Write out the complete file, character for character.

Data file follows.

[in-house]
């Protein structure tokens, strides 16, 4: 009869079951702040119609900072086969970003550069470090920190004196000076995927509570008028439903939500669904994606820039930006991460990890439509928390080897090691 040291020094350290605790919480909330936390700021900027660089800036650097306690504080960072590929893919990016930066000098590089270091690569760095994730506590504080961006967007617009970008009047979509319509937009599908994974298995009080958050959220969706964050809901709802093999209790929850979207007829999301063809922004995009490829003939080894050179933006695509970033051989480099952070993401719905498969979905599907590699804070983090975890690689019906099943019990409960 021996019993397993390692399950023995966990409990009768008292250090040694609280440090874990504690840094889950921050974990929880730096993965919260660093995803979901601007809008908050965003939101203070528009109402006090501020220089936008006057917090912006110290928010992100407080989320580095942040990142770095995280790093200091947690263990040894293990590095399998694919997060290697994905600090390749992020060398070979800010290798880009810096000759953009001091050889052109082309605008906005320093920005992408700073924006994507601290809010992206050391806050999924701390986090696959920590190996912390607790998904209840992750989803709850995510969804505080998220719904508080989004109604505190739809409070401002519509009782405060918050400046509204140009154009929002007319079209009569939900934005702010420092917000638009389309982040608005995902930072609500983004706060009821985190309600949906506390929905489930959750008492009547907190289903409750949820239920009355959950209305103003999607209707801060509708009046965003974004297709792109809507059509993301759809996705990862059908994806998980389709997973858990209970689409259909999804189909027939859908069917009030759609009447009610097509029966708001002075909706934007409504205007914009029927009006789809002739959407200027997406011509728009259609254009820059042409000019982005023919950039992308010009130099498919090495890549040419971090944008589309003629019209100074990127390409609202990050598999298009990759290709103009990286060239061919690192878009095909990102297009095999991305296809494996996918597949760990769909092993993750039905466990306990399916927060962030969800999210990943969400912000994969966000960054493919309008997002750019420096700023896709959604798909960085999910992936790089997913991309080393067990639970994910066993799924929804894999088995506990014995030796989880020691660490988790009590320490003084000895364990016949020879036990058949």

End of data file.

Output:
[in-house]
């Protein structure tokens, strides 16, 4: 009869079951702040119609900072086969970003550069470090920190004196000076995927509570008028439903939500669904994606820039930006991460990890439509928390080897090691 040291020094350290605790919480909330936390700021900027660089800036650097306690504080960072590929893919990016930066000098590089270091690569760095994730506590504080961006967007617009970008009047979509319509937009599908994974298995009080958050959220969706964050809901709802093999209790929850979207007829999301063809922004995009490829003939080894050179933006695509970033051989480099952070993401719905498969979905599907590699804070983090975890690689019906099943019990409960 021996019993397993390692399950023995966990409990009768008292250090040694609280440090874990504690840094889950921050974990929880730096993965919260660093995803979901601007809008908050965003939101203070528009109402006090501020220089936008006057917090912006110290928010992100407080989320580095942040990142770095995280790093200091947690263990040894293990590095399998694919997060290697994905600090390749992020060398070979800010290798880009810096000759953009001091050889052109082309605008906005320093920005992408700073924006994507601290809010992206050391806050999924701390986090696959920590190996912390607790998904209840992750989803709850995510969804505080998220719904508080989004109604505190739809409070401002519509009782405060918050400046509204140009154009929002007319079209009569939900934005702010420092917000638009389309982040608005995902930072609500983004706060009821985190309600949906506390929905489930959750008492009547907190289903409750949820239920009355959950209305103003999607209707801060509708009046965003974004297709792109809507059509993301759809996705990862059908994806998980389709997973858990209970689409259909999804189909027939859908069917009030759609009447009610097509029966708001002075909706934007409504205007914009029927009006789809002739959407200027997406011509728009259609254009820059042409000019982005023919950039992308010009130099498919090495890549040419971090944008589309003629019209100074990127390409609202990050598999298009990759290709103009990286060239061919690192878009095909990102297009095999991305296809494996996918597949760990769909092993993750039905466990306990399916927060962030969800999210990943969400912000994969966000960054493919309008997002750019420096700023896709959604798909960085999910992936790089997913991309080393067990639970994910066993799924929804894999088995506990014995030796989880020691660490988790009590320490003084000895364990016949020879036990058949």